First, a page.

Where I live, summer heat is a pretty normal thing. And I, in all honesty, can handle the heat. I am actually part Greek; my great-grandfather came over from Greece. So, if I start doing the division process (God, help me now. I’m doing math), then my grandfather is half Greek (I think), Mom is a quarter Greek, and I am a sixteenth. I don’t know about my maternal great-grandmother to know if my division is right.
But that Greek blood in me….that makes me heat tolerant, at least in comparison to my husband who looks at the sun-bleached windows and starts sweating ferociously. My grandmother (who had no Greek ancestry) would tell me that one drop of Greek blood meant that I was pure Greek. That might be true and all until I get out into the sun and start burning within thirty minutes.
Regardless, I can handle heat. For the most part. But where I live, the heat has a nasty twin sister known as “Humidity.” And she’s….unpleasant. To put it lightly.
I can handle Heat. I can’t handle Humidity. Because when I try to walk through my back yard in order to harvest vegetables and I feel like I’m breathing in water, well…I gave up my gills several millennia ago so that I could start walking on land. And though I think mermaids are really pretty, I kind of like stretching my legs and walking.
This morning, my husband and I went to the grocery store for the weekly food-run and I immediately noticed the coolness in the air. The summer heat and humidity have been broken. Thanks to several rounds of thunder storms rolling through the area, September’s promise of autumn has been delivered and my world has finally shifted on its axis.
I love all the seasons of the year. Each brings a promise of change, its own special hold on the world that gives me new perspectives and new bits of joy that are exciting and invigorating. If asked to choose a season that I love the most, I would struggle. It wouldn’t be summer. As much as I love the endless summer days and the joy of sleeping past 5:30 in the morning, I tire of the humidity which forces me to hide indoors because I feel like I just can’t breathe. And escaping to the mountains is always a possibility, but to do that requires money which quickly depletes. And my dog is far too old to go hiking on a daily basis and I will not leave him outside to suffer through the heat and humidity.
So, home I stay for most of the summer which is a weird form of cabin fever.
Therefore, summer is not my favorite season.
I love winter. Winter reminds me of Germany, reminds me of childhood and the thrills and joys of waking up to a crystalline world in which all of my old usual haunts are hidden and exploration is a must. But winter eventually becomes drab as the weight of cold becomes bone-draining and everything creaks. The joy of winter’s snow-days also eventually translate into piles of make-up work and adjusted calendars.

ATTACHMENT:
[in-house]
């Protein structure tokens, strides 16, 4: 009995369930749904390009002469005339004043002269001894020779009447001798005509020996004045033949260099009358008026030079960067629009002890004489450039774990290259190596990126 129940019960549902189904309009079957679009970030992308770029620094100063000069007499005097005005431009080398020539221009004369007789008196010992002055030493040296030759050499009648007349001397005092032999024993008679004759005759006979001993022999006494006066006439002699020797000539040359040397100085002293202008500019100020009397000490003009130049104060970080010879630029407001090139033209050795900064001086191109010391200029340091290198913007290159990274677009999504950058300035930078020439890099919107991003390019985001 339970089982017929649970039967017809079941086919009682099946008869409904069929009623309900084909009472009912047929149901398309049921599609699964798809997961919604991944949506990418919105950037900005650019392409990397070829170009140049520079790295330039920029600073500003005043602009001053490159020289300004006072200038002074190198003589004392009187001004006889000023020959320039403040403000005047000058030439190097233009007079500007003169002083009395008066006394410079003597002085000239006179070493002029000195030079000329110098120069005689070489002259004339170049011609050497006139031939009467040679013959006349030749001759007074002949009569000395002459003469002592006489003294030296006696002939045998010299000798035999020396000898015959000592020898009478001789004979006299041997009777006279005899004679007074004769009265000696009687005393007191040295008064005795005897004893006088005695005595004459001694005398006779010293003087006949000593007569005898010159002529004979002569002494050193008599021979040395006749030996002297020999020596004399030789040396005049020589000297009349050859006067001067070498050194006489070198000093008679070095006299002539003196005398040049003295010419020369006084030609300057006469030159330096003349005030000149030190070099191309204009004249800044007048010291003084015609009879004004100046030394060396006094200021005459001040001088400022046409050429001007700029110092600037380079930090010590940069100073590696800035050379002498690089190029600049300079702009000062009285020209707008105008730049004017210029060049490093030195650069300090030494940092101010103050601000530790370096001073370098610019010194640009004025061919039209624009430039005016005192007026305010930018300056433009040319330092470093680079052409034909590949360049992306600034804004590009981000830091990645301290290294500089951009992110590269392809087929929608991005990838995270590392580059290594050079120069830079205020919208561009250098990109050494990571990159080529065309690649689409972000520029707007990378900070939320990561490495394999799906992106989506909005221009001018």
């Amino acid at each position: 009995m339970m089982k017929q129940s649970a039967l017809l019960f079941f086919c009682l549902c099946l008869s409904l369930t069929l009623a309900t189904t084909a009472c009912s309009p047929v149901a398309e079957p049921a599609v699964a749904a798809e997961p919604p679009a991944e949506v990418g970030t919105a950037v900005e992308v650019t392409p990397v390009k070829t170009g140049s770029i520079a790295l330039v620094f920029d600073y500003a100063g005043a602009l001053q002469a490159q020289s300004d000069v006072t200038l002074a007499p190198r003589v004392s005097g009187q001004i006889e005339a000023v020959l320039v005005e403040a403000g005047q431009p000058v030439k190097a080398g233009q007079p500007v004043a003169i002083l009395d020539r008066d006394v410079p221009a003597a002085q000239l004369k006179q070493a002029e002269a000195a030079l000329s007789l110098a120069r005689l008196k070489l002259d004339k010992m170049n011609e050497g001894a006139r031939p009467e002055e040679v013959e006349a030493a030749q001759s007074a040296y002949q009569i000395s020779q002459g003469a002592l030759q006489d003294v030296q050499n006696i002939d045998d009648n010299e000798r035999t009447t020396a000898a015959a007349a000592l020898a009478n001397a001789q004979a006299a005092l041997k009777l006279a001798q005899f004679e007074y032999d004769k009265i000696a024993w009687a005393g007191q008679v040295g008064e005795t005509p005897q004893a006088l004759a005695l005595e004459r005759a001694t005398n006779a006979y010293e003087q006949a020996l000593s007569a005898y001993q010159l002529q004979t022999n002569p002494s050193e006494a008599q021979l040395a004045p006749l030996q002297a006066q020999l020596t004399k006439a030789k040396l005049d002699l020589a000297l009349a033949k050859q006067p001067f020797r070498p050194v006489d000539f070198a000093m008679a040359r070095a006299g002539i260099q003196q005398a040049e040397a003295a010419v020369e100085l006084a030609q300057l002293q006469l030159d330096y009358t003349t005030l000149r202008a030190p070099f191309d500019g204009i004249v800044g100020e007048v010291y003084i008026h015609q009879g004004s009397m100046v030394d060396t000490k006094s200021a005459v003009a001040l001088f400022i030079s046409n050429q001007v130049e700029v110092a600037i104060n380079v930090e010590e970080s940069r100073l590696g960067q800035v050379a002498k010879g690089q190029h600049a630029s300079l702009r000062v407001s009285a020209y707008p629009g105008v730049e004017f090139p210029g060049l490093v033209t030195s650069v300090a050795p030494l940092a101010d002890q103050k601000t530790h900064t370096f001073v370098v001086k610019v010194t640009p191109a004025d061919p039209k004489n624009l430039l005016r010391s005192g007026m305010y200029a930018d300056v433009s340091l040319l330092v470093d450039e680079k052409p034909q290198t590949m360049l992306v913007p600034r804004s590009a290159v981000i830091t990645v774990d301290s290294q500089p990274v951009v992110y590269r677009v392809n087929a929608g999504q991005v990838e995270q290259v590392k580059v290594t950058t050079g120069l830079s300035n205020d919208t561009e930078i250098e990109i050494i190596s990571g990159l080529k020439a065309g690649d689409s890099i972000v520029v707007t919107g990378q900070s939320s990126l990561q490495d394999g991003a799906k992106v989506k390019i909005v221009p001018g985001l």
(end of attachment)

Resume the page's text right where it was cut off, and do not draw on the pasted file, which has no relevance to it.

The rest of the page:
So that leaves spring and fall. And I can’t choose between those two because each have their own unique delights which, when compared, are equal. Spring: the new life literally bursting from the Earth, the awakening from winter’s somnolence, and the exuberance of running barefoot across the grass on a warm evening are non-duplicable.
Fall is the turning towards the sleep of winter. Fall is the slowing of the days from summer’s frenetic activities. Fall is finding the hiking paths that were blocked by summer’s humidity and exploring a world richer with a blanket of color that reminds me that I must thrust into the joy of life before I lapse into the winter hibernation. Fall is when I truly love fires in the fireplace because I am not yet so cold that I need the crackling heat. I can love the warmth because it feeds me without making me feel like I’m starving for its nourishment.
The awakening into fall is as deliriously joyful as the awakening into spring. It is re-discovering the world because the sun isn’t as intense and the spectacle of color as leaves steadily leach their colors enables me to see more than just the surface level of GREEN. The hidden spectrums burst forth and I can see everything almost as a multi-lensed dragonfly; everything is brilliant and I am a humming part of the Earth.
Fall is both awakening and falling asleep. Fall is diving into leaf piles before carrying them into a fire where they will be recycled into ash and spicy smoke that burns my lungs but delights my senses. Fall is a hyperactivity of color set against a palate of browns and burnt umbers and the muted tones of the world preparing for its slumber.
And as the world slows, I slow with it. I love the three o’clock sunlight that lends a golden ochre to the trees that are slowly giving up their riches.
I love the crackle of desiccated leaves when I stomp through the layers thickly piled on the sides of the road. This is when I shed my forty-three year-old respectability and just giggle like a girl.
I love the darkness of storm clouds freckling an intensely blue sky and the wind peeling away from the Earth and shaking the trees before hurling around the corners of my house and making a sad but lovely song.
I love long lines of birds in their yearly migration, the dark clouds of wings as they undulate and swirl together. I love watching the clouds of small song birds swell and deflate like thriving aviary plasm.
Fall and spring are not synonyms. They are not synchronous chords in a musical symphony of life. They might be complementary angles in a horizon of color. Each holds their promise. Each teaches me about life and reminds me of the primal beauty of existence. But right now, I’m looking forward to running around a lake and being nothing more than a gasping burst of color within a changing, autumnal world.